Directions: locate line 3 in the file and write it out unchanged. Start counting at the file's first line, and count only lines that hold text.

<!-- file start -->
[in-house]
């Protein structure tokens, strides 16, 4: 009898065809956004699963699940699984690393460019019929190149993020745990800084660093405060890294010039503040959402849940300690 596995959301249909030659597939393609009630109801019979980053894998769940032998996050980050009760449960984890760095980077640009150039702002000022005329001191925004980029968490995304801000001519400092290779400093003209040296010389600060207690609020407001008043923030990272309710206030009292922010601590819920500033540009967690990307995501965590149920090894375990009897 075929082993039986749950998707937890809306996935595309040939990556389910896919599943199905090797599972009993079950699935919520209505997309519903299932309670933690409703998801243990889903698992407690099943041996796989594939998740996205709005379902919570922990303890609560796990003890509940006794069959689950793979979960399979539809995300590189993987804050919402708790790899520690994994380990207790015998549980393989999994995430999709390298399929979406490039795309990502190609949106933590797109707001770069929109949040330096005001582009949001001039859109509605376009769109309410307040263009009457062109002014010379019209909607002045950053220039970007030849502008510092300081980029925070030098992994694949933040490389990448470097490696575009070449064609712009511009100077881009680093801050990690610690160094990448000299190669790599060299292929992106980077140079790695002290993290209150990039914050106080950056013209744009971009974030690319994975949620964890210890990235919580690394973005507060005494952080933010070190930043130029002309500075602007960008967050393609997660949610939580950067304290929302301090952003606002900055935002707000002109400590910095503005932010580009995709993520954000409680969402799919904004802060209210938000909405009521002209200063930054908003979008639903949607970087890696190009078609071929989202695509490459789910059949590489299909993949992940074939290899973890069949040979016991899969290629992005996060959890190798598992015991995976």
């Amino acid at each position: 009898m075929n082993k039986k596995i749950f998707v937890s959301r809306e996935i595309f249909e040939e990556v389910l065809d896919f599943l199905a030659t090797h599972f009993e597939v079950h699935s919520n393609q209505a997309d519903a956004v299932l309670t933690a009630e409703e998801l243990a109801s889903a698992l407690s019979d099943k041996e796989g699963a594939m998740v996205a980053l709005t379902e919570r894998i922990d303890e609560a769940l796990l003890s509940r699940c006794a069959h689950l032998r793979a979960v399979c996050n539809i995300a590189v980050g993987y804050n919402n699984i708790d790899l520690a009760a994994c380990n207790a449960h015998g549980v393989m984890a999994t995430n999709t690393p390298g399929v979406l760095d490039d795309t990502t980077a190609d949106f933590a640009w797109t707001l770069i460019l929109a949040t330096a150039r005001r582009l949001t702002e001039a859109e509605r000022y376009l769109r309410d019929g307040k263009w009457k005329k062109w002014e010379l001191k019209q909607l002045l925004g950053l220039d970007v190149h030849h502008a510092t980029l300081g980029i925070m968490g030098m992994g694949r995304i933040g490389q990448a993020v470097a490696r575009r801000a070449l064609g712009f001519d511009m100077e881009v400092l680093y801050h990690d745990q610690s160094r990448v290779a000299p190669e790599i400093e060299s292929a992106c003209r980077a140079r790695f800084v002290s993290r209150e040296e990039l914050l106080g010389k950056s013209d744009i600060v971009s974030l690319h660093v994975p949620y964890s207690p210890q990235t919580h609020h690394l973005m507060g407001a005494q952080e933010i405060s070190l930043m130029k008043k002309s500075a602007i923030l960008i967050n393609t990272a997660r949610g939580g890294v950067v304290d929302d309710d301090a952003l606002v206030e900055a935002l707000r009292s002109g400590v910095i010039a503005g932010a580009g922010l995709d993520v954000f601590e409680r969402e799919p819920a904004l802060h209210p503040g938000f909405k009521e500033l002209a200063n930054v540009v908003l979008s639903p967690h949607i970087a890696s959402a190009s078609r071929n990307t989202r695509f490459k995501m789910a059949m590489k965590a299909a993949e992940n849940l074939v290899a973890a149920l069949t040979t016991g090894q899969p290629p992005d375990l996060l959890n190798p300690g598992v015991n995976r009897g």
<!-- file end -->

């Amino acid at each position: 009898m075929n082993k039986k596995i749950f998707v937890s959301r809306e996935i595309f249909e040939e990556v389910l065809d896919f599943l199905a030659t090797h599972f009993e597939v079950h699935s919520n393609q209505a997309d519903a956004v299932l309670t933690a009630e409703e998801l243990a109801s889903a698992l407690s019979d099943k041996e796989g699963a594939m998740v996205a980053l709005t379902e919570r894998i922990d303890e609560a769940l796990l003890s509940r699940c006794a069959h689950l032998r793979a979960v399979c996050n539809i995300a590189v980050g993987y804050n919402n699984i708790d790899l520690a009760a994994c380990n207790a449960h015998g549980v393989m984890a999994t995430n999709t690393p390298g399929v979406l760095d490039d795309t990502t980077a190609d949106f933590a640009w797109t707001l770069i460019l929109a949040t330096a150039r005001r582009l949001t702002e001039a859109e509605r000022y376009l769109r309410d019929g307040k263009w009457k005329k062109w002014e010379l001191k019209q909607l002045l925004g950053l220039d970007v190149h030849h502008a510092t980029l300081g980029i925070m968490g030098m992994g694949r995304i933040g490389q990448a993020v470097a490696r575009r801000a070449l064609g712009f001519d511009m100077e881009v400092l680093y801050h990690d745990q610690s160094r990448v290779a000299p190669e790599i400093e060299s292929a992106c003209r980077a140079r790695f800084v002290s993290r209150e040296e990039l914050l106080g010389k950056s013209d744009i600060v971009s974030l690319h660093v994975p949620y964890s207690p210890q990235t919580h609020h690394l973005m507060g407001a005494q952080e933010i405060s070190l930043m130029k008043k002309s500075a602007i923030l960008i967050n393609t990272a997660r949610g939580g890294v950067v304290d929302d309710d301090a952003l606002v206030e900055a935002l707000r009292s002109g400590v910095i010039a503005g932010a580009g922010l995709d993520v954000f601590e409680r969402e799919p819920a904004l802060h209210p503040g938000f909405k009521e500033l002209a200063n930054v540009v908003l979008s639903p967690h949607i970087a890696s959402a190009s078609r071929n990307t989202r695509f490459k995501m789910a059949m590489k965590a299909a993949e992940n849940l074939v290899a973890a149920l069949t040979t016991g090894q899969p290629p992005d375990l996060l959890n190798p300690g598992v015991n995976r009897g």